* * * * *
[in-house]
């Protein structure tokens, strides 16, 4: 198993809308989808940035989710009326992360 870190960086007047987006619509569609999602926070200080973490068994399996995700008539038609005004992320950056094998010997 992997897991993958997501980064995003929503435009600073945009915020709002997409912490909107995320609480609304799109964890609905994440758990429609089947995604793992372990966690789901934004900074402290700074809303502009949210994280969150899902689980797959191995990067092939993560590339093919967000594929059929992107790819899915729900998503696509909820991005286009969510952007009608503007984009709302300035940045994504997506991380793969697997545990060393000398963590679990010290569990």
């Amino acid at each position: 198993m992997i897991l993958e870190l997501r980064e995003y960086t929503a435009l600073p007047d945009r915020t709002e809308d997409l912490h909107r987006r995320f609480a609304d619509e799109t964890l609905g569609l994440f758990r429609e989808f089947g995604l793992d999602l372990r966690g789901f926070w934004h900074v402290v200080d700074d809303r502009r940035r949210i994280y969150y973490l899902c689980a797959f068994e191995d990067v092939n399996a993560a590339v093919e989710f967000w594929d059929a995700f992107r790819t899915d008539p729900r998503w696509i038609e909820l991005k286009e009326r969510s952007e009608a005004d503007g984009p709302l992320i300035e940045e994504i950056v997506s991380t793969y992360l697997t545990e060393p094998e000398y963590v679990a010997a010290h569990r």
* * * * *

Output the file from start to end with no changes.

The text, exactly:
[in-house]
């Protein structure tokens, strides 16, 4: 198993809308989808940035989710009326992360 870190960086007047987006619509569609999602926070200080973490068994399996995700008539038609005004992320950056094998010997 992997897991993958997501980064995003929503435009600073945009915020709002997409912490909107995320609480609304799109964890609905994440758990429609089947995604793992372990966690789901934004900074402290700074809303502009949210994280969150899902689980797959191995990067092939993560590339093919967000594929059929992107790819899915729900998503696509909820991005286009969510952007009608503007984009709302300035940045994504997506991380793969697997545990060393000398963590679990010290569990």
């Amino acid at each position: 198993m992997i897991l993958e870190l997501r980064e995003y960086t929503a435009l600073p007047d945009r915020t709002e809308d997409l912490h909107r987006r995320f609480a609304d619509e799109t964890l609905g569609l994440f758990r429609e989808f089947g995604l793992d999602l372990r966690g789901f926070w934004h900074v402290v200080d700074d809303r502009r940035r949210i994280y969150y973490l899902c689980a797959f068994e191995d990067v092939n399996a993560a590339v093919e989710f967000w594929d059929a995700f992107r790819t899915d008539p729900r998503w696509i038609e909820l991005k286009e009326r969510s952007e009608a005004d503007g984009p709302l992320i300035e940045e994504i950056v997506s991380t793969y992360l697997t545990e060393p094998e000398y963590v679990a010997a010290h569990r």